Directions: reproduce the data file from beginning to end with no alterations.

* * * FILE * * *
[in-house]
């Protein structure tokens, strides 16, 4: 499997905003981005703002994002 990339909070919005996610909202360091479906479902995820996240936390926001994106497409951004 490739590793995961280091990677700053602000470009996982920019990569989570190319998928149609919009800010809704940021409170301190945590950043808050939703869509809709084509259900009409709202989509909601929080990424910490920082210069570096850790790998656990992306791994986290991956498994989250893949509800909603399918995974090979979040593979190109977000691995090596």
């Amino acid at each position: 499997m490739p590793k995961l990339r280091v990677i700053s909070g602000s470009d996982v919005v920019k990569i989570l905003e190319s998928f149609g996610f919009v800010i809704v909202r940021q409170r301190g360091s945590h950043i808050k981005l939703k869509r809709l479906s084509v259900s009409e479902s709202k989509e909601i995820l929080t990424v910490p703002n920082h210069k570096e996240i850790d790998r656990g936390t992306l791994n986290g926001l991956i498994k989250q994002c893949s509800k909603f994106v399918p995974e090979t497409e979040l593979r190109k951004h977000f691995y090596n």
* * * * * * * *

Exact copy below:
[in-house]
């Protein structure tokens, strides 16, 4: 499997905003981005703002994002 990339909070919005996610909202360091479906479902995820996240936390926001994106497409951004 490739590793995961280091990677700053602000470009996982920019990569989570190319998928149609919009800010809704940021409170301190945590950043808050939703869509809709084509259900009409709202989509909601929080990424910490920082210069570096850790790998656990992306791994986290991956498994989250893949509800909603399918995974090979979040593979190109977000691995090596």
């Amino acid at each position: 499997m490739p590793k995961l990339r280091v990677i700053s909070g602000s470009d996982v919005v920019k990569i989570l905003e190319s998928f149609g996610f919009v800010i809704v909202r940021q409170r301190g360091s945590h950043i808050k981005l939703k869509r809709l479906s084509v259900s009409e479902s709202k989509e909601i995820l929080t990424v910490p703002n920082h210069k570096e996240i850790d790998r656990g936390t992306l791994n986290g926001l991956i498994k989250q994002c893949s509800k909603f994106v399918p995974e090979t497409e979040l593979r190109k951004h977000f691995y090596n």